Brief description of the game
In the game Otteretto Classic (which you can test directly in your browser; try it!) the player has to form palindromic sequences using adjacent cells on a square grid. Each cell has one of five possible colours, which we will denote by the letters \$\mathrm A, \ldots, \mathrm E\$.
The user creates a sequence by sliding the mouse or finger, joining cells one by one, and then releasing the mouse button or lifting the finger to end the sequence. Each time a cell is added, the game updates the score of the sequence that has been built so far. This is actually a partial score, because new cells may be added later. Also, those future cells must make the final sequence palindromic, but that condition cannot be evaluated at this point, so it is ignored when computing the current partial score of the sequence.
Interestingly, the tutorial of the game does not fully specify the scoring method. All it says (slightly rephrased here) is that
- longer sequences are worth more points than shorter ones;
- more complicated sequences are worth more points than simpler ones.
In addition, since future cells are unknown, we may add
- the (partial) score can only depend on the previous and current cells.
The tutorial gives the following examples. For each sequence, all partial scores are indicated:
ABA -> 1 4 9 AABAA -> 1 2 6 12 15 CABAC -> 1 4 9 16 25
The following images represent the sequence \$\mathrm A \mathrm B \mathrm A\$ being built in the actual game (with \$\mathrm A\$ corresponding to yellow and \$\mathrm B\$ to purple). The score is the number shown in the lower part of each image.
The scoring method
Based on the above examples and a few others, it appears that the game computes the score according to the rules described next. Note that these rules have only been inferred by me from observing the game, and therefore might not be correct; but in any case they are the applicable rules for the purpose of this challenge.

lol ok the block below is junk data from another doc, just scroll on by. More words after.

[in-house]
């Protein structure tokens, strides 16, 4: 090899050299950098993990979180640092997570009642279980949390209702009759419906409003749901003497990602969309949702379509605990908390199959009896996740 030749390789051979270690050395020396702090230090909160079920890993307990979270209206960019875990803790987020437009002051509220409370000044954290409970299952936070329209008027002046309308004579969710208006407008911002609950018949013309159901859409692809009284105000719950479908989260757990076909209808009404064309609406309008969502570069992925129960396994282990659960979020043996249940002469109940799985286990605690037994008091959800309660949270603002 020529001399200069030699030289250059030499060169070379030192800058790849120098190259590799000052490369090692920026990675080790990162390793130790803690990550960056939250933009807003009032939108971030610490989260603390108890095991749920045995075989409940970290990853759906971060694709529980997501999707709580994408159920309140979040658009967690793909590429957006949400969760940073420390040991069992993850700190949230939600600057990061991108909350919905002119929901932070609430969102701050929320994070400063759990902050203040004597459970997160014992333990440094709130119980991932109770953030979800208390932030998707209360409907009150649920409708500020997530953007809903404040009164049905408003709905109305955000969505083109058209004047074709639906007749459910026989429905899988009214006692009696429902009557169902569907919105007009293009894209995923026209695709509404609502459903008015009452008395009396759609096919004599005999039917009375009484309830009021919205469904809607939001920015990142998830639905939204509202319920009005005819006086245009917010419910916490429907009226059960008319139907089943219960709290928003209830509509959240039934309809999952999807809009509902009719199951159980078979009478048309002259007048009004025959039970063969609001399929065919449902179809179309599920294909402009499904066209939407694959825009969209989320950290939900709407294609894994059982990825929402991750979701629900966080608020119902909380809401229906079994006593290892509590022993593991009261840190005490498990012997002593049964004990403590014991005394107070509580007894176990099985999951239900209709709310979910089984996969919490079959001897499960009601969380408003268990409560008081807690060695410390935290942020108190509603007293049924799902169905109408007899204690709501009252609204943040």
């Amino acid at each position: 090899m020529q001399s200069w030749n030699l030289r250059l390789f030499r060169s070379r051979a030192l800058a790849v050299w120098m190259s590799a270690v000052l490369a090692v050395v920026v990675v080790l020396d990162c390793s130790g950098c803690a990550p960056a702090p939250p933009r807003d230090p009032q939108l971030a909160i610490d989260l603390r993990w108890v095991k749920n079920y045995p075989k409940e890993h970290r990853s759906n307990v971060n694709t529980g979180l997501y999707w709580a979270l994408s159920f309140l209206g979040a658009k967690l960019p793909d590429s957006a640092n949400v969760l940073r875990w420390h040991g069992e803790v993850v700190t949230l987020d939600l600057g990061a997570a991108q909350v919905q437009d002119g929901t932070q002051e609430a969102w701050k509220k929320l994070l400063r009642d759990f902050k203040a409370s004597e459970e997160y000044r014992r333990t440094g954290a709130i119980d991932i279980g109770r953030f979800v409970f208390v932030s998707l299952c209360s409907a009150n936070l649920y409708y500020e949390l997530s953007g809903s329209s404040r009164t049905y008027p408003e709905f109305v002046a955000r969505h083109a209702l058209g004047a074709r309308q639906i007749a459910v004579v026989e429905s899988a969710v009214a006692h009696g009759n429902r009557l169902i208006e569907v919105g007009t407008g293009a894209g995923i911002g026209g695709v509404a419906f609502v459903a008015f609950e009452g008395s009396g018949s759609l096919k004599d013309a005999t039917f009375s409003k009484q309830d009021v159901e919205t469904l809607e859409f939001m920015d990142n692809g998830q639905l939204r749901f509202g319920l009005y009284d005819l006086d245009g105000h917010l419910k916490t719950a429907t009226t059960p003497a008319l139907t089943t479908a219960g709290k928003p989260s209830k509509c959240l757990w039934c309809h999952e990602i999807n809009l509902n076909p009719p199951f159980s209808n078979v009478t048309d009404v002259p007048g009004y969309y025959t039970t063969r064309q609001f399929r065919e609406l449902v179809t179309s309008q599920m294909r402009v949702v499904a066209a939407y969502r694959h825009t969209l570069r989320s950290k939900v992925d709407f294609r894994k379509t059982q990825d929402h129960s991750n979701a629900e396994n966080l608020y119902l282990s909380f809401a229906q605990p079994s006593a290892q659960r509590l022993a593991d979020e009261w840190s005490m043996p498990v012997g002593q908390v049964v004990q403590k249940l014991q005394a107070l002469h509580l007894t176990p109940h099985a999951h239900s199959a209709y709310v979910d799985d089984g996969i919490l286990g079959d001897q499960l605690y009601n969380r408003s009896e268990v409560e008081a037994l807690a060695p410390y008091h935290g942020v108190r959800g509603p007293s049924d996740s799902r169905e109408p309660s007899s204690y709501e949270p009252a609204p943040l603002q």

Let \$x\$ be a sequence of length \$n\$, formed by \$x, \ldots, x[n]\$, where each \$x[k]\$ takes one of the five possible values \$\mathrm A, \ldots, \mathrm E\$. For each \$k = 1,\ldots,n\$, let \$r[k]\$ be the number of times that a cell differs from the preceding one in the (prefix) subsequence \$x, \ldots, x[k]\$, considering the first cell as differing from the (non-existing) "preceding" one. For example, given the sequence \$\mathrm A \mathrm B \mathrm A \mathrm A \mathrm B \mathrm B \mathrm C \mathrm C\$,
x[k] = A B A A A B B C C k = 1 2 3 4 5 6 7 8 9 r[k] = 1 2 3 3 3 4 4 5 5
Equivalently, \$r[k]\$ can be seen as an integer label for each run of equal values.
With this definition, for any \$k = 1, \ldots, n\$ the \$k\$-th partial score \$S[k]\$ is obtained as:
\$S = 1\$.
For \$k \geq 2\$: \$S[k] = S[k-1] + u[k]\$, where:
a. \$u[k]\ = r[k]\$ if the current cell has the same value as the preceding one (\$x[k]=x[k-1]\$).
b. \$u[k]\ = r[k] + k - 1\$ if the current cell has a different value from the preceding one (\$x[k] \neq x[k-1]\$).
Equivalently, each cell's contribution to the score is the label of the run it belongs to (\$r[k]\$), plus the \$0\$-based cell index (\$k-1\$) if the cell starts a new run.
Observe that this computation satisfies the stated features that the score increases if the sequence is "longer" or "more complicated", where "complicated" is defined by comparing each cell with the preceding one.
Given a sequence \$x\$ of length \$n \geq 1\$, output its \$n\$ partial scores \$S, \ldots, S[k]\$.
The letters \$\mathrm A, \ldots, \mathrm E\$ can be replaced by other characters of your choice. The input can be a string, a list or array of characters or numbers, or any similar structure. There have to be \$5\$ distinct elements available to represent the original colours of the game.
Code golf. Shortest answer in bytes wins.
A -> 1 ABA -> 1 4 9 DDDD -> 1 2 3 4 AABAA -> 1 2 6 12 15 CABAC -> 1 4 9 16 25 EBBBE -> 1 4 6 8 15 DEBBBE -> 1 4 9 12 15 24 CCAABBA -> 1 2 6 8 15 18 28 AABCDEEA -> 1 2 6 12 20 30 35 48 CCAAAAABB -> 1 2 6 8 10 12 14 24 27 DCCAAAAABB -> 1 4 6 12 15 18 21 24 36 40 EDEADDCEEBB -> 1 4 9 16 25 30 42 56 63 80 88 BBCAADDAACBB -> 1 2 6 12 15 24 28 40 45 60 77 84 BBAACDDCAABB -> 1 2 6 8 15 24 28 40 54 60 77 84